Mind Matters Natural and Artificial Intelligence News and Analysis

CategoryFree will

decision-making-and-choosing-between-two-paths-with-different-outcomes-generative-ai-stockpack-adobe-stock
Decision making and choosing between two paths with different outcomes. Generative AI

Can Free Will and Predestination Both Be True?

Seemingly contradictory arguments can sometimes be resolved from a higher level perspective. Quantum mechanics vs. classical physics provides an illustration
The conflict between free will and predestination disappears when considering the perspective of the almighty “I Am” vs. our human perspective. Read More ›
man-standing-in-front-of-various-paths-needing-to-make-a-decision-to-move-forward-in-life-generative-ai-stockpack-adobe-stock
man standing in front of various paths, needing to make a decision to move forward in life. Generative Ai.

Philosopher: Why Brain Science Does Not Eliminate Free Will

Tim Bayne looks at what we can logically deduce from the famous Libet experiments
The logical argument for free will coincides with recent neuroscience research findings. Read More ›
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A choice of two ways. Woman at a crossroads.

Free Will: Never Let Mere Atoms Near a Keyboard

No free will — and therefore no responsibility — may sound more “cool” than free will but we had better be careful about what we admire
If there is no free will, you can’t say “I didn’t do it” if sociologically, you have a higher probability of doing it than someone else might. Read More ›
man-standing-in-front-of-various-paths-needing-to-make-a-decision-to-move-forward-in-life-generative-ai-stockpack-adobe-stock
man standing in front of various paths, needing to make a decision to move forward in life. Generative Ai.

At Scientific American, free will seems very much alive

The concept is incompatible with their “mind is just the brain” thesis but they can’t let go of it anyway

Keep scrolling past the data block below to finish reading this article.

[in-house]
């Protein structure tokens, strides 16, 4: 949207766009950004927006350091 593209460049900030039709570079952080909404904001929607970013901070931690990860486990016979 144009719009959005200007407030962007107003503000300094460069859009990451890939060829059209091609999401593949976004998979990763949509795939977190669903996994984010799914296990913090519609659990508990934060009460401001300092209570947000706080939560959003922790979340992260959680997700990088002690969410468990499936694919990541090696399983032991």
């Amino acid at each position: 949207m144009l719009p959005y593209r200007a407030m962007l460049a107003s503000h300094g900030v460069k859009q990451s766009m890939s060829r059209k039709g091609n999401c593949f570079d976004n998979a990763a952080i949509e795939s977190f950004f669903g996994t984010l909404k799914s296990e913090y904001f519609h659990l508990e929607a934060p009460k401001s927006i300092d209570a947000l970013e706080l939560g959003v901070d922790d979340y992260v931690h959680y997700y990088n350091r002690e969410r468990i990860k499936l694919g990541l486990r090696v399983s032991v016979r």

The debate will surely continue but it’s remarkable that it’s even HELD at Scientific American. Wasn’t materialism supposed to have disproved free will by now? Read More ›
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fork in the road in forest at storm weather at night, concept of insecurity of future

My Reply to Free Will Deniers: Show Me

It is helpful to consider the question in this way—not “do we have free will?,” but rather “what does it mean to believe we don’t have free will?”
No humans live as if we doubt free will. Free will denial is just a way for materialists to advertise themselves, like a political yard sign. Read More ›
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Choosing the High Road or Low Road

How Neuroscience Disproved Free Will and Then Proved It Again

In this excerpt from Minding the Brain (2023), neuroscientist Cristi L. S. Cooper discusses the discovery of “free won’t” — the decision NOT to do something
Neuroscientist Benjamin Libet was skeptical of claims that he had disproved free will, so he continued to experiment and found that he hadn’t after all. Read More ›
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AI chatbot robot assistant sitting at desk using computer as artificial intelligence. Business concept

Once a Supporter, Science Writer Airs Doubts About Free Will